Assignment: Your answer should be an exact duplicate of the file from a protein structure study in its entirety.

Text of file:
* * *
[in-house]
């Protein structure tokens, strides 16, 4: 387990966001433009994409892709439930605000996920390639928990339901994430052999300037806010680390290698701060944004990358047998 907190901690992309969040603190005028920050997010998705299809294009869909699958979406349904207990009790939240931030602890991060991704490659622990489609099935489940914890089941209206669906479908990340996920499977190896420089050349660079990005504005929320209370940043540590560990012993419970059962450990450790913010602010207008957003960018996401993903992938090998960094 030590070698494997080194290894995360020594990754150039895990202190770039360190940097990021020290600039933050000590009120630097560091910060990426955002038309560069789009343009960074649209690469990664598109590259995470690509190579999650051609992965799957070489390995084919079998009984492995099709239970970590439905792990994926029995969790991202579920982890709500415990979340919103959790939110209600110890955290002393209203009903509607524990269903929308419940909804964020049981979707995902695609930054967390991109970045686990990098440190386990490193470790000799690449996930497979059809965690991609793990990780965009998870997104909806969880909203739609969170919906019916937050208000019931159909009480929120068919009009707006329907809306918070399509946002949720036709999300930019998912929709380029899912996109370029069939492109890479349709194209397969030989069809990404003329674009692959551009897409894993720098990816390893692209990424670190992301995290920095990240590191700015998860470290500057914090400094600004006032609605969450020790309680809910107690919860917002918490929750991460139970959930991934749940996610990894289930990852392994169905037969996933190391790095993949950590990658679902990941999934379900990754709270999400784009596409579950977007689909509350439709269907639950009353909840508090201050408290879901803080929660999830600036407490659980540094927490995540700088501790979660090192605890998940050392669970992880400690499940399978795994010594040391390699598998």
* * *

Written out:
[in-house]
């Protein structure tokens, strides 16, 4: 387990966001433009994409892709439930605000996920390639928990339901994430052999300037806010680390290698701060944004990358047998 907190901690992309969040603190005028920050997010998705299809294009869909699958979406349904207990009790939240931030602890991060991704490659622990489609099935489940914890089941209206669906479908990340996920499977190896420089050349660079990005504005929320209370940043540590560990012993419970059962450990450790913010602010207008957003960018996401993903992938090998960094 030590070698494997080194290894995360020594990754150039895990202190770039360190940097990021020290600039933050000590009120630097560091910060990426955002038309560069789009343009960074649209690469990664598109590259995470690509190579999650051609992965799957070489390995084919079998009984492995099709239970970590439905792990994926029995969790991202579920982890709500415990979340919103959790939110209600110890955290002393209203009903509607524990269903929308419940909804964020049981979707995902695609930054967390991109970045686990990098440190386990490193470790000799690449996930497979059809965690991609793990990780965009998870997104909806969880909203739609969170919906019916937050208000019931159909009480929120068919009009707006329907809306918070399509946002949720036709999300930019998912929709380029899912996109370029069939492109890479349709194209397969030989069809990404003329674009692959551009897409894993720098990816390893692209990424670190992301995290920095990240590191700015998860470290500057914090400094600004006032609605969450020790309680809910107690919860917002918490929750991460139970959930991934749940996610990894289930990852392994169905037969996933190391790095993949950590990658679902990941999934379900990754709270999400784009596409579950977007689909509350439709269907639950009353909840508090201050408290879901803080929660999830600036407490659980540094927490995540700088501790979660090192605890998940050392669970992880400690499940399978795994010594040391390699598998």